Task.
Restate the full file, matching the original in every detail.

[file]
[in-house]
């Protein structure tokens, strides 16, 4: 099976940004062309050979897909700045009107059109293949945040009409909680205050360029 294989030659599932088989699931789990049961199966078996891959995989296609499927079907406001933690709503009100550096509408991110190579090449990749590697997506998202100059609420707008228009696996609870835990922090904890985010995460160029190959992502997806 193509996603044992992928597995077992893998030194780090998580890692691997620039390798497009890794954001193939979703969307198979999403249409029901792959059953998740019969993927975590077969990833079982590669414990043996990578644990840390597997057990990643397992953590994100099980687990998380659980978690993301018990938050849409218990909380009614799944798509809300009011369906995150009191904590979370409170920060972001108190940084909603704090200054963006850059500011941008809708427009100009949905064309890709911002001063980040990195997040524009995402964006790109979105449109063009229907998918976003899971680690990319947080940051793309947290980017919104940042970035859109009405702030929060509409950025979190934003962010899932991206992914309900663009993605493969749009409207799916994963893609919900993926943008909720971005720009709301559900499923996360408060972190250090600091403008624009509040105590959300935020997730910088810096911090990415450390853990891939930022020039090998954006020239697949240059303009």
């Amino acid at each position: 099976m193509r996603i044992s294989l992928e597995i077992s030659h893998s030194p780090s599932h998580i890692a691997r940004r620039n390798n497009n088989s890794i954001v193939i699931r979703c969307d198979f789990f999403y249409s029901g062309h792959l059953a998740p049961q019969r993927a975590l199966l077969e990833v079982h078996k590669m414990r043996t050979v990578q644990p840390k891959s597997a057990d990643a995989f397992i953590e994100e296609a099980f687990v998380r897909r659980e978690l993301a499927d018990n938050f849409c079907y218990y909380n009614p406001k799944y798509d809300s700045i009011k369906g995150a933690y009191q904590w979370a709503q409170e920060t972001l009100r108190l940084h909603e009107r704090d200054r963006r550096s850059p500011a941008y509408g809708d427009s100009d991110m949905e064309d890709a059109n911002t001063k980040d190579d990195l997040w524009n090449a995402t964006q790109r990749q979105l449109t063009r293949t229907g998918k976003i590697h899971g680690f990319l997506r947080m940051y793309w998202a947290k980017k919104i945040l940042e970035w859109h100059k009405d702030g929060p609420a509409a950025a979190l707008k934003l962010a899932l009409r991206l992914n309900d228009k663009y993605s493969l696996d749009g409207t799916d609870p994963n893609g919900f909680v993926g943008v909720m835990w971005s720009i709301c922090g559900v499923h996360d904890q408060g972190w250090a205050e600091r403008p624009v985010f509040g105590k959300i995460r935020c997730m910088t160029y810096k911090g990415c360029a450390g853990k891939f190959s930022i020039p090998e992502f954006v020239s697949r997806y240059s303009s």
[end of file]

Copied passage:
[in-house]
């Protein structure tokens, strides 16, 4: 099976940004062309050979897909700045009107059109293949945040009409909680205050360029 294989030659599932088989699931789990049961199966078996891959995989296609499927079907406001933690709503009100550096509408991110190579090449990749590697997506998202100059609420707008228009696996609870835990922090904890985010995460160029190959992502997806 193509996603044992992928597995077992893998030194780090998580890692691997620039390798497009890794954001193939979703969307198979999403249409029901792959059953998740019969993927975590077969990833079982590669414990043996990578644990840390597997057990990643397992953590994100099980687990998380659980978690993301018990938050849409218990909380009614799944798509809300009011369906995150009191904590979370409170920060972001108190940084909603704090200054963006850059500011941008809708427009100009949905064309890709911002001063980040990195997040524009995402964006790109979105449109063009229907998918976003899971680690990319947080940051793309947290980017919104940042970035859109009405702030929060509409950025979190934003962010899932991206992914309900663009993605493969749009409207799916994963893609919900993926943008909720971005720009709301559900499923996360408060972190250090600091403008624009509040105590959300935020997730910088810096911090990415450390853990891939930022020039090998954006020239697949240059303009």
């Amino acid at each position: 099976m193509r996603i044992s294989l992928e597995i077992s030659h893998s030194p780090s599932h998580i890692a691997r940004r620039n390798n497009n088989s890794i954001v193939i699931r979703c969307d198979f789990f999403y249409s029901g062309h792959l059953a998740p049961q019969r993927a975590l199966l077969e990833v079982h078996k590669m414990r043996t050979v990578q644990p840390k891959s597997a057990d990643a995989f397992i953590e994100e296609a099980f687990v998380r897909r659980e978690l993301a499927d018990n938050f849409c079907y218990y909380n009614p406001k799944y798509d809300s700045i009011k369906g995150a933690y009191q904590w979370a709503q409170e920060t972001l009100r108190l940084h909603e009107r704090d200054r963006r550096s850059p500011a941008y509408g809708d427009s100009d991110m949905e064309d890709a059109n911002t001063k980040d190579d990195l997040w524009n090449a995402t964006q790109r990749q979105l449109t063009r293949t229907g998918k976003i590697h899971g680690f990319l997506r947080m940051y793309w998202a947290k980017k919104i945040l940042e970035w859109h100059k009405d702030g929060p609420a509409a950025a979190l707008k934003l962010a899932l009409r991206l992914n309900d228009k663009y993605s493969l696996d749009g409207t799916d609870p994963n893609g919900f909680v993926g943008v909720m835990w971005s720009i709301c922090g559900v499923h996360d904890q408060g972190w250090a205050e600091r403008p624009v985010f509040g105590k959300i995460r935020c997730m910088t160029y810096k911090g990415c360029a450390g853990k891939f190959s930022i020039p090998e992502f954006v020239s697949r997806y240059s303009s």